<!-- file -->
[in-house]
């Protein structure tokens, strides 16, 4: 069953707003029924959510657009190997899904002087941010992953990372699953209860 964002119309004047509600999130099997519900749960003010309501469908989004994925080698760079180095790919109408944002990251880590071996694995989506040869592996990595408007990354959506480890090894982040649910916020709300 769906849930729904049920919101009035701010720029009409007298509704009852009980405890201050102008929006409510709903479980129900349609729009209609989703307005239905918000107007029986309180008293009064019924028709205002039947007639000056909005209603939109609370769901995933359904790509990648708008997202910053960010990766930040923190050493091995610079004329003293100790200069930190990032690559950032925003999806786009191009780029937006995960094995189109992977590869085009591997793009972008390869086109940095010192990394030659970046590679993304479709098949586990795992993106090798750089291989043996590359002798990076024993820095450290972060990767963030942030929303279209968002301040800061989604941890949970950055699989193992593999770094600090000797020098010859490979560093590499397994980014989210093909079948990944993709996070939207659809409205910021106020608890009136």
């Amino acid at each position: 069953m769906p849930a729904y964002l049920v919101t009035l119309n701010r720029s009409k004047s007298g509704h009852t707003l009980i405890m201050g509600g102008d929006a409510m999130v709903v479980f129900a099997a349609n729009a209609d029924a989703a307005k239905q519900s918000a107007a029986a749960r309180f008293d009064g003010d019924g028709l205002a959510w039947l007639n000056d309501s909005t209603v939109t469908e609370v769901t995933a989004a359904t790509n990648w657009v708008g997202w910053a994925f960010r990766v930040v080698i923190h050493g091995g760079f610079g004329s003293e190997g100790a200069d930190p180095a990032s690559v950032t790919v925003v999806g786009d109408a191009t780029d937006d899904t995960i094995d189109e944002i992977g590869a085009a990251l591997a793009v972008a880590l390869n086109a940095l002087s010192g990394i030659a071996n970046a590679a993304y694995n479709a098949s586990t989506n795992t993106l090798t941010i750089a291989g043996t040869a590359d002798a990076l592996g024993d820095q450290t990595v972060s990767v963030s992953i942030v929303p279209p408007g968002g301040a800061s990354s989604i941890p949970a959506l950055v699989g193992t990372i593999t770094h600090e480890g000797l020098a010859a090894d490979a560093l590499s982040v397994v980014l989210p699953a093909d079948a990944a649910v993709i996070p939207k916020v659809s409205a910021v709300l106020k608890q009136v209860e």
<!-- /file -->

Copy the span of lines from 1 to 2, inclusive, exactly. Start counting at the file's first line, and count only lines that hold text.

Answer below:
[in-house]
């Protein structure tokens, strides 16, 4: 069953707003029924959510657009190997899904002087941010992953990372699953209860 964002119309004047509600999130099997519900749960003010309501469908989004994925080698760079180095790919109408944002990251880590071996694995989506040869592996990595408007990354959506480890090894982040649910916020709300 769906849930729904049920919101009035701010720029009409007298509704009852009980405890201050102008929006409510709903479980129900349609729009209609989703307005239905918000107007029986309180008293009064019924028709205002039947007639000056909005209603939109609370769901995933359904790509990648708008997202910053960010990766930040923190050493091995610079004329003293100790200069930190990032690559950032925003999806786009191009780029937006995960094995189109992977590869085009591997793009972008390869086109940095010192990394030659970046590679993304479709098949586990795992993106090798750089291989043996590359002798990076024993820095450290972060990767963030942030929303279209968002301040800061989604941890949970950055699989193992593999770094600090000797020098010859490979560093590499397994980014989210093909079948990944993709996070939207659809409205910021106020608890009136």